Strategic planning should a be a regular process that construction companies undergo to best define their future. As discussed in part 1 of our Strategic Planning guide, your strategic plan will be vital for keeping your company on task, identifying areas for improvement, making course corrections, avoiding pitfalls, and ultimately heading in the right direction.
In part 1, we focused on mission statements, defining goals, and understanding your company’s position through a SWOT analysis. All of these steps are vital for laying the foundation for the strategic planning phase.
Now let’s assume that the foundation is laid, and we dig deeper into the process. Strategic planning can be a labor-intensive endeavor, as it challenges business owners, managers, and employees alike to take on a 30,000-foot perspective of how their business’s current performance aligns with future goals. While strategies are vital to the success of organizations big and small, a poorly crafted strategic plan can create a myriad of subpar practices and risky pitfalls. For that reason, it’s important to take your strategic planning sessions seriously. Further, make sure you keep an open mind. Field ideas from everyone.
Live Your Mission, Vision, and Goals
In part one, we highlighted the importance of a mission statement. This mission statement, in turn, should be based on the long-term vision and goals of your construction business. We’re going to dig deeper into the strategic planning process in this article, but remember, your strategy is guided by your vision, mission, and goals. Your company should embody all of the above.
The business world is fast-paced and data-driven, but standing out in a competitive market requires more than cutting-edge technology and a strong marketing platform. Be it on the back of a business card, on conference room walls, or in a television advertisement — many firms will dedicate enormous amounts of time drafting a vision, mission, or value statement that will lay the foundation of what they are striving to become.
With opportunities and threats constantly emerging, however, sustaining a business in today’s fast-paced marketplace requires company leaders to not only place emphasis on the vision, mission, and value statements behind their strategic plan — but also live by them. Let’s outline out how to create an action plan that will balance your company’s short, and long-term operations and goals with your overarching mission statement.
Your action plan will document many of the steps you have to take. You’ll need to outline them in a logical manner. What needs to happen before a goal is accomplished? What steps do you need to take to support further actions? For example, do you have to hire a key tradesman, such as a plumber? Do you need to acquire certain equipment? Once this is done, how do you progress?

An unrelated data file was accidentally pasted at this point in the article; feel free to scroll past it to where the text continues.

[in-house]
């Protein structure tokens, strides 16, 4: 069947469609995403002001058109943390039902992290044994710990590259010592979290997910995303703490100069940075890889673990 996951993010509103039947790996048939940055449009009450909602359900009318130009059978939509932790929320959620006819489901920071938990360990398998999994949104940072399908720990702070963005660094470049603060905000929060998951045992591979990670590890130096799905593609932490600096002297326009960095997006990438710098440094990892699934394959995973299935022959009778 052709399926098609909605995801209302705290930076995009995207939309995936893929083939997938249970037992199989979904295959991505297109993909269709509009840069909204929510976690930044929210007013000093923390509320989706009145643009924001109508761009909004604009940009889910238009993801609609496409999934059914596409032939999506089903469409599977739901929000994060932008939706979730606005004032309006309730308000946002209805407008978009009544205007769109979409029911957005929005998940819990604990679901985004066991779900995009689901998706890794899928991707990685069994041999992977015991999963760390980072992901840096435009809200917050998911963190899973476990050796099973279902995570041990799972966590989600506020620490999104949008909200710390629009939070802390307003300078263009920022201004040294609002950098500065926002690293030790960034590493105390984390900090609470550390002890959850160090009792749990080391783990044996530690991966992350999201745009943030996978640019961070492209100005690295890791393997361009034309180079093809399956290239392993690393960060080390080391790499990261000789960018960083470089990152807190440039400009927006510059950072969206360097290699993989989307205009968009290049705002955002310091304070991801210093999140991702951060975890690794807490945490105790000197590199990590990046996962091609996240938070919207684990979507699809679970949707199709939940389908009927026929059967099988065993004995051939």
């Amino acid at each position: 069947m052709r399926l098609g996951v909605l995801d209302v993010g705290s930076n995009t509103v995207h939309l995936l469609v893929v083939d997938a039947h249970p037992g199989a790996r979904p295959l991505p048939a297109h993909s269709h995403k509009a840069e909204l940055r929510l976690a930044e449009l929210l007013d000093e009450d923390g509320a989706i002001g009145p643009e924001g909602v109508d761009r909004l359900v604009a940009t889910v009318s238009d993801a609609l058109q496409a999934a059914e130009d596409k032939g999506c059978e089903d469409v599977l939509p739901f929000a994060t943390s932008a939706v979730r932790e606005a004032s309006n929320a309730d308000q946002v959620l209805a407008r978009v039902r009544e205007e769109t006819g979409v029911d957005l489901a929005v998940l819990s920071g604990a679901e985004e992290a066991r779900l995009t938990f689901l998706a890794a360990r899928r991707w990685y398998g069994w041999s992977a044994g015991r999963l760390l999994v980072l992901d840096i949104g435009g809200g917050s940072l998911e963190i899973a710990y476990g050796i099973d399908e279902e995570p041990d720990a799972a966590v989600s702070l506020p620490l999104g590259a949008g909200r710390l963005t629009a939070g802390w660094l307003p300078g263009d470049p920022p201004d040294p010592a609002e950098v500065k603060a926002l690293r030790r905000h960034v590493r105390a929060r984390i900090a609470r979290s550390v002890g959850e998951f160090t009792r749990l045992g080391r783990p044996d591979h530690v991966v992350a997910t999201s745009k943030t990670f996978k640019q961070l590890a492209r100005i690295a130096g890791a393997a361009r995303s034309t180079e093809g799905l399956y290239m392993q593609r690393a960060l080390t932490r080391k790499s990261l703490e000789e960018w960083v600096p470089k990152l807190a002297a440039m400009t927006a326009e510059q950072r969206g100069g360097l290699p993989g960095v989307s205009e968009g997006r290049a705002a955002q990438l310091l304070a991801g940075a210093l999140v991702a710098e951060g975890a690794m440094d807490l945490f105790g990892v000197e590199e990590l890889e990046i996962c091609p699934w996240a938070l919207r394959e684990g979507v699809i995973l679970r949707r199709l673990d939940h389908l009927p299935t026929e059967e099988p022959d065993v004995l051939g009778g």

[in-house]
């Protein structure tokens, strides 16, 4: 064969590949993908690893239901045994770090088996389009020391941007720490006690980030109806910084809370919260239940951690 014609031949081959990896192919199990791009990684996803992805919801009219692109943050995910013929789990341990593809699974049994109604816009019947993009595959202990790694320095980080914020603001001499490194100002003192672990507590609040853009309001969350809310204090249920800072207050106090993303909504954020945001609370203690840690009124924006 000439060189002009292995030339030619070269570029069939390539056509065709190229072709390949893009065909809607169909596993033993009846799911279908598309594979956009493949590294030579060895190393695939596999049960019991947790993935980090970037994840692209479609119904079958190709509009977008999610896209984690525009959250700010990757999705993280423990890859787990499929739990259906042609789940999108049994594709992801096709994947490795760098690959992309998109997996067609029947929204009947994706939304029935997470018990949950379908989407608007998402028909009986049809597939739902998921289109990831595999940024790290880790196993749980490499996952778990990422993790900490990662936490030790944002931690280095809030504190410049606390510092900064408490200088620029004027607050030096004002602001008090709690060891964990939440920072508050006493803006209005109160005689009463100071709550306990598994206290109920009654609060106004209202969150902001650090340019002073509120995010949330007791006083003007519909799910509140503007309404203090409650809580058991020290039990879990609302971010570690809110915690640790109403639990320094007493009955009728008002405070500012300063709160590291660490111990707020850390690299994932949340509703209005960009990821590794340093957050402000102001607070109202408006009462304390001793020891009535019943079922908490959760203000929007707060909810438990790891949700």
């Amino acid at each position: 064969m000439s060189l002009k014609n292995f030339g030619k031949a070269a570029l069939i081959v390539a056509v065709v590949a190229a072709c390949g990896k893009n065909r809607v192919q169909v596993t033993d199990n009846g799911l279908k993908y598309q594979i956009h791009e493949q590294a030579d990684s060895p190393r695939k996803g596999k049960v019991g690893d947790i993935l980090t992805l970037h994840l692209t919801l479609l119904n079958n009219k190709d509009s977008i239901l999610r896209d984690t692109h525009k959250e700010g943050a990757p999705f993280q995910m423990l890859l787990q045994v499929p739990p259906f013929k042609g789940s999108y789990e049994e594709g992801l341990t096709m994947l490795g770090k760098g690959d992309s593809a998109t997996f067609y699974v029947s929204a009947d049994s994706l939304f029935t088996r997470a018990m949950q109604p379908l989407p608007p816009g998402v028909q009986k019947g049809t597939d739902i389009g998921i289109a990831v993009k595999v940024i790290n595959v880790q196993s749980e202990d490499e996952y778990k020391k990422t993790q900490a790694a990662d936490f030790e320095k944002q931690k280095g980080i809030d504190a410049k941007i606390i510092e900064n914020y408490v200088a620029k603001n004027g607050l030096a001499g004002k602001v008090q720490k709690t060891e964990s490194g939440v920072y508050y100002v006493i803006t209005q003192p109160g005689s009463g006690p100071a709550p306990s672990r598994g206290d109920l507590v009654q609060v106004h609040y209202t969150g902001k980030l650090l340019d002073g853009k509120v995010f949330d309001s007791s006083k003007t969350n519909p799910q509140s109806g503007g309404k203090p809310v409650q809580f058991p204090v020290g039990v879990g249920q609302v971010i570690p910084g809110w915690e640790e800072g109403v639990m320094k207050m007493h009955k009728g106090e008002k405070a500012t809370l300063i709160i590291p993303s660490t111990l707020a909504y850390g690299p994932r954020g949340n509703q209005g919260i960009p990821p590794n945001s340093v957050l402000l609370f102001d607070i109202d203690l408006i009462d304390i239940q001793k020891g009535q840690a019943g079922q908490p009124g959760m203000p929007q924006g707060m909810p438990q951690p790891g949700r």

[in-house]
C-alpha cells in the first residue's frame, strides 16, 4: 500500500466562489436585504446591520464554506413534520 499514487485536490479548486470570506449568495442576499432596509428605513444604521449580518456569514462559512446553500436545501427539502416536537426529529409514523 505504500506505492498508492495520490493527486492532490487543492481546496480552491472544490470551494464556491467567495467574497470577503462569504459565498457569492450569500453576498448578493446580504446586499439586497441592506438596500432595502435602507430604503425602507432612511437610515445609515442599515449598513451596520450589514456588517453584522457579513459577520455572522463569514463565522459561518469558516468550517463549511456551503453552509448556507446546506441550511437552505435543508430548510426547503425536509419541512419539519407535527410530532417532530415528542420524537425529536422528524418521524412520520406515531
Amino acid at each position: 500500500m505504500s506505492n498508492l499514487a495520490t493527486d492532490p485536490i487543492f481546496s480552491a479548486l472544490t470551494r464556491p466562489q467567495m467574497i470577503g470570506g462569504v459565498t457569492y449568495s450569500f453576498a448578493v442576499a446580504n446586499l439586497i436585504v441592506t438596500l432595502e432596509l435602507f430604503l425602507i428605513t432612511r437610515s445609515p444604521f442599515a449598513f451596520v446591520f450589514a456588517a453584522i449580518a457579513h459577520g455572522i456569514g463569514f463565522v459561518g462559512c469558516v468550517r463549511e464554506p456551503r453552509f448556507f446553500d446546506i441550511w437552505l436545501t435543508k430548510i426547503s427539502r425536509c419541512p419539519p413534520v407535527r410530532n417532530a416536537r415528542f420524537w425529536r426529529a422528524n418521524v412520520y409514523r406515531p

Your action plan will outline this.
As you outline your action plan, you need to determine who is going to do what. Don’t be beholding to job titles. Focus on skills and capabilities instead. Locate various stakeholders in your construction business. Many of these stakeholders will be internal, such as your employees. However, external stakeholders, such as subcontractors should also be considered.
Inclusion is empowering, so try to be inclusive throughout the process. The more people you have working on your strategic plan and towards your goals and vision, the better. Of course, you shouldn’t burden people with responsibilities that they are not ready for. Listening is a very important component of the strategic planning process, so talk with placeholders.
Utilizing Fact-Based Analysis
Your strategies should revolve around the “four Cs”, meaning your company, climate, competitors, and customers. You could add a fifth “C”, as well, “contractors.” Many construction firms work closely with subcontractors.
Each component must be analyzed both separately and in conjunction with one another. It is important to respect the individual factors with each, while also connecting them to the big picture. Minimize assumptions. When considering your company, do so objectively.
When looking at internal factors, it often helps to pull in an objective view, such as a consultant. A consultant can also be helpful when examining competitors. A neutral mind can help you see and understand things that will most likely be difficult, given your close proximity to your construction business. An outside party might see things differently than you.
When considering customers, talk with your customers. Surveys, customer studies, and other actions can be enlightening. Likewise, understanding your customers will shed light on your climate. Every company is impacted by the climate it operates in. Make sure you understand this climate.
Take Your Time When Making Decisions
Some companies try to rush through the strategic planning and decision-making process. This can be detrimental to your efforts, especially for small construction firms. You shouldn’t dally or spin your wheels, but at the same time, you shouldn’t rush to make a decision for the sake of making a decision. Instead, take your time.
Patient, fact-based decisions will help you meet your milestones and long-term goals. This produces “attainable actions”. It also helps ensure that your decisions are well-informed and will produce results for your business.
Conclusion: It’s time to pull the ripcord
Talk is cheap. Eventually, you have to put your strategic plan into action. This is, without a doubt, the more important step. You need to bring your strategic plan to life. Your strategies and actions should become part of the DNA of your company. Employees and managers should see and feel the impact of your strategy planning day-to-day. This is one of the best ways to measure the performance and impact of your strategic plan.